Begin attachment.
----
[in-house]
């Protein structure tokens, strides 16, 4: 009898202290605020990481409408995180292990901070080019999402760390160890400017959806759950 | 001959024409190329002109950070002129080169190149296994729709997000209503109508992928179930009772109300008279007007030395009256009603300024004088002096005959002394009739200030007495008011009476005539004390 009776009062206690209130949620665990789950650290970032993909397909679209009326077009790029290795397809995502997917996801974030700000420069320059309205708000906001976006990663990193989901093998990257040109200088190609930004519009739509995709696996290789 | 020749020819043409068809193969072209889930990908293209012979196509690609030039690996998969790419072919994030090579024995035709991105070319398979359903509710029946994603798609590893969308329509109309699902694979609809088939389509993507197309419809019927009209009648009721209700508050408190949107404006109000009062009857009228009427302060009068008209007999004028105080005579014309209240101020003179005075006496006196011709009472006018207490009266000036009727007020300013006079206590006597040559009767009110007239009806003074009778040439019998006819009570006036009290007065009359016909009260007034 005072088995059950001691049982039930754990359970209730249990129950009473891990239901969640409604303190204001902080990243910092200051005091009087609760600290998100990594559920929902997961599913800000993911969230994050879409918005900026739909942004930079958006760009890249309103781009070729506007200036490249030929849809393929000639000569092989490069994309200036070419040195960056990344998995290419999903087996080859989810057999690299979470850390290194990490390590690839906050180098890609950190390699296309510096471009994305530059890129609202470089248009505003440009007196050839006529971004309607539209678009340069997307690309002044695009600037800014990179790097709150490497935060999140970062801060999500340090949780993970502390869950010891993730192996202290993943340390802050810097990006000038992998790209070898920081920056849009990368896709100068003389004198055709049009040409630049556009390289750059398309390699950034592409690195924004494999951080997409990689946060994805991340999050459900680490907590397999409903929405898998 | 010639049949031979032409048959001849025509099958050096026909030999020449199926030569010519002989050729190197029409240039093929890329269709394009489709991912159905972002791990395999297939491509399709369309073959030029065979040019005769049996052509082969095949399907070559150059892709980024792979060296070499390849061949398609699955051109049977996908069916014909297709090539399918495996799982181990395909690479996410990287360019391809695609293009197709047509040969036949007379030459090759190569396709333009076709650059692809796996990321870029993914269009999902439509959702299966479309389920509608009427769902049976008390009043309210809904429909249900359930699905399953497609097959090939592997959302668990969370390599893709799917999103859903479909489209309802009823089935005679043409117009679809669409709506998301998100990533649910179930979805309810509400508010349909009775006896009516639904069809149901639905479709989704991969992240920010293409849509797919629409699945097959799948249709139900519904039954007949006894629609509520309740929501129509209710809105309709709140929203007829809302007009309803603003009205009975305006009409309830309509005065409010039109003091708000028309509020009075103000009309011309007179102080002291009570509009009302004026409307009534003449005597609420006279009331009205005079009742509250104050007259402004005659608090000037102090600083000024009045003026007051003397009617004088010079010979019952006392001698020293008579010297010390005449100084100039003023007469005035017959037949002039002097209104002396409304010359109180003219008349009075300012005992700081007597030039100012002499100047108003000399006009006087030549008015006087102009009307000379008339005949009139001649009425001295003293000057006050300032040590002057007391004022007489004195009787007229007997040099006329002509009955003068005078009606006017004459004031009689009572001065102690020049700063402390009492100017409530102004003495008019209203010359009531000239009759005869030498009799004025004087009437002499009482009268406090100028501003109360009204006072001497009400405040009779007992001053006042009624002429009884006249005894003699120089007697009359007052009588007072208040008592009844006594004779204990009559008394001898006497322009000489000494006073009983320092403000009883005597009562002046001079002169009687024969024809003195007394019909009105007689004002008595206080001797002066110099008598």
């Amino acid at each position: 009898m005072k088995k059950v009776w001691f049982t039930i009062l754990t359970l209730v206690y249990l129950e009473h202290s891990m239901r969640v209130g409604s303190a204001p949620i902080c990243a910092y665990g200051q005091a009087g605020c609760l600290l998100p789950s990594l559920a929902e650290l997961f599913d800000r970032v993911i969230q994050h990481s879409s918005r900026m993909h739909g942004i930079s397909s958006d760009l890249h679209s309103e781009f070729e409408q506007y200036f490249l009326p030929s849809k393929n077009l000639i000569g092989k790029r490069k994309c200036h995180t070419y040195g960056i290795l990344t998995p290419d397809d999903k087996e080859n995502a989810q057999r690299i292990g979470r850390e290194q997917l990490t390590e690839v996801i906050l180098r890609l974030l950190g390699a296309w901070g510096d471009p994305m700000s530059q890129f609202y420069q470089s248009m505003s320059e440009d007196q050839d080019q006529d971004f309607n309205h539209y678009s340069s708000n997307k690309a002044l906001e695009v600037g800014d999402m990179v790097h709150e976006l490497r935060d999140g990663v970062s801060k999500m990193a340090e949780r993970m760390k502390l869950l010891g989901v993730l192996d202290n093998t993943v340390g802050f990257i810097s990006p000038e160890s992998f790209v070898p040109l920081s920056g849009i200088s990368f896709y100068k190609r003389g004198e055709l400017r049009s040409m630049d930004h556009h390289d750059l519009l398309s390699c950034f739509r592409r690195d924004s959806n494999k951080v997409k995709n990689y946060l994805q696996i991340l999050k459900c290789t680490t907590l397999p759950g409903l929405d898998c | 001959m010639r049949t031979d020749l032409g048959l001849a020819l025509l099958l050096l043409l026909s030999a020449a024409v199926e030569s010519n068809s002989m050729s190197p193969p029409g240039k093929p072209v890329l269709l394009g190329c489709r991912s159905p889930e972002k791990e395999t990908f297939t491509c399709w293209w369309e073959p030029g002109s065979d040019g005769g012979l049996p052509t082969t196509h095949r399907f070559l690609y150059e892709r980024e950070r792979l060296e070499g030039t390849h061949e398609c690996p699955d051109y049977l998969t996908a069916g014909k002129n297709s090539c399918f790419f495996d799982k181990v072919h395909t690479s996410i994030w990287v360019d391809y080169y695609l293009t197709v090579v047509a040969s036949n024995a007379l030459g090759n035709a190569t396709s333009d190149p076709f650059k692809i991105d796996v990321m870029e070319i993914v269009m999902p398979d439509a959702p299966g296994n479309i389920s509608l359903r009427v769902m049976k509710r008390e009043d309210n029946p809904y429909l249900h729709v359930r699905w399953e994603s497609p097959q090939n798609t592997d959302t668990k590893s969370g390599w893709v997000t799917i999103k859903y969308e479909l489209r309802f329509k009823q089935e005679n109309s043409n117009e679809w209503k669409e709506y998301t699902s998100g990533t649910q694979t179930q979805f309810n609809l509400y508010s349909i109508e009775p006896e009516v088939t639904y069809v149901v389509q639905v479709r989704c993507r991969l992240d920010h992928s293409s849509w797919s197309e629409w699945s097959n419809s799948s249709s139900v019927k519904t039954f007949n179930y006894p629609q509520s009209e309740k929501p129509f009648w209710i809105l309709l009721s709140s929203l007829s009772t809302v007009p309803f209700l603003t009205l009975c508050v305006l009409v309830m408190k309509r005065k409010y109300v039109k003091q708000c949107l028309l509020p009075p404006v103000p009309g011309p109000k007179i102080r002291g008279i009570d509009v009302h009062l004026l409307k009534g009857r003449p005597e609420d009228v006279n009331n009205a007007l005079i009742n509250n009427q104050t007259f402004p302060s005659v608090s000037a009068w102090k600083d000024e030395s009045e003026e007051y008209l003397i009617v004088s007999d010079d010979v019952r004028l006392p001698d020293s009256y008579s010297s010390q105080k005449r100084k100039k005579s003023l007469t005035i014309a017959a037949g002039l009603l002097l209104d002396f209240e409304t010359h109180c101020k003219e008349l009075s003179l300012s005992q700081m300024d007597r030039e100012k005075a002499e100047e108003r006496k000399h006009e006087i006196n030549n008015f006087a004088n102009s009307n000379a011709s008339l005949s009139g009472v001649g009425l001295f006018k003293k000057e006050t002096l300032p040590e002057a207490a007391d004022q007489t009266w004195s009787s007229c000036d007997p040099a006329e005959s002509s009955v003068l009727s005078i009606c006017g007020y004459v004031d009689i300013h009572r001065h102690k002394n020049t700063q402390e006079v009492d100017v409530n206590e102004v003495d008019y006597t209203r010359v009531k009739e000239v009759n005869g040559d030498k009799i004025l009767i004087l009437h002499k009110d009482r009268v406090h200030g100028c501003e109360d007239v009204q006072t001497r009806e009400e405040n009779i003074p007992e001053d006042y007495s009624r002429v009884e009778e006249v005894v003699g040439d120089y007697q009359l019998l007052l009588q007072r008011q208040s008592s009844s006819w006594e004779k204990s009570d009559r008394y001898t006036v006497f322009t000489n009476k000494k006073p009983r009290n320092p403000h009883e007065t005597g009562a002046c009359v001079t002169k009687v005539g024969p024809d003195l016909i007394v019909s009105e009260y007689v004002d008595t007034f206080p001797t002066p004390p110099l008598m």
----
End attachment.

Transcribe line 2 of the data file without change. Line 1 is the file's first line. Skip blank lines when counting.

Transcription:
């Protein structure tokens, strides 16, 4: 009898202290605020990481409408995180292990901070080019999402760390160890400017959806759950 | 001959024409190329002109950070002129080169190149296994729709997000209503109508992928179930009772109300008279007007030395009256009603300024004088002096005959002394009739200030007495008011009476005539004390 009776009062206690209130949620665990789950650290970032993909397909679209009326077009790029290795397809995502997917996801974030700000420069320059309205708000906001976006990663990193989901093998990257040109200088190609930004519009739509995709696996290789 | 020749020819043409068809193969072209889930990908293209012979196509690609030039690996998969790419072919994030090579024995035709991105070319398979359903509710029946994603798609590893969308329509109309699902694979609809088939389509993507197309419809019927009209009648009721209700508050408190949107404006109000009062009857009228009427302060009068008209007999004028105080005579014309209240101020003179005075006496006196011709009472006018207490009266000036009727007020300013006079206590006597040559009767009110007239009806003074009778040439019998006819009570006036009290007065009359016909009260007034 005072088995059950001691049982039930754990359970209730249990129950009473891990239901969640409604303190204001902080990243910092200051005091009087609760600290998100990594559920929902997961599913800000993911969230994050879409918005900026739909942004930079958006760009890249309103781009070729506007200036490249030929849809393929000639000569092989490069994309200036070419040195960056990344998995290419999903087996080859989810057999690299979470850390290194990490390590690839906050180098890609950190390699296309510096471009994305530059890129609202470089248009505003440009007196050839006529971004309607539209678009340069997307690309002044695009600037800014990179790097709150490497935060999140970062801060999500340090949780993970502390869950010891993730192996202290993943340390802050810097990006000038992998790209070898920081920056849009990368896709100068003389004198055709049009040409630049556009390289750059398309390699950034592409690195924004494999951080997409990689946060994805991340999050459900680490907590397999409903929405898998 | 010639049949031979032409048959001849025509099958050096026909030999020449199926030569010519002989050729190197029409240039093929890329269709394009489709991912159905972002791990395999297939491509399709369309073959030029065979040019005769049996052509082969095949399907070559150059892709980024792979060296070499390849061949398609699955051109049977996908069916014909297709090539399918495996799982181990395909690479996410990287360019391809695609293009197709047509040969036949007379030459090759190569396709333009076709650059692809796996990321870029993914269009999902439509959702299966479309389920509608009427769902049976008390009043309210809904429909249900359930699905399953497609097959090939592997959302668990969370390599893709799917999103859903479909489209309802009823089935005679043409117009679809669409709506998301998100990533649910179930979805309810509400508010349909009775006896009516639904069809149901639905479709989704991969992240920010293409849509797919629409699945097959799948249709139900519904039954007949006894629609509520309740929501129509209710809105309709709140929203007829809302007009309803603003009205009975305006009409309830309509005065409010039109003091708000028309509020009075103000009309011309007179102080002291009570509009009302004026409307009534003449005597609420006279009331009205005079009742509250104050007259402004005659608090000037102090600083000024009045003026007051003397009617004088010079010979019952006392001698020293008579010297010390005449100084100039003023007469005035017959037949002039002097209104002396409304010359109180003219008349009075300012005992700081007597030039100012002499100047108003000399006009006087030549008015006087102009009307000379008339005949009139001649009425001295003293000057006050300032040590002057007391004022007489004195009787007229007997040099006329002509009955003068005078009606006017004459004031009689009572001065102690020049700063402390009492100017409530102004003495008019209203010359009531000239009759005869030498009799004025004087009437002499009482009268406090100028501003109360009204006072001497009400405040009779007992001053006042009624002429009884006249005894003699120089007697009359007052009588007072208040008592009844006594004779204990009559008394001898006497322009000489000494006073009983320092403000009883005597009562002046001079002169009687024969024809003195007394019909009105007689004002008595206080001797002066110099008598």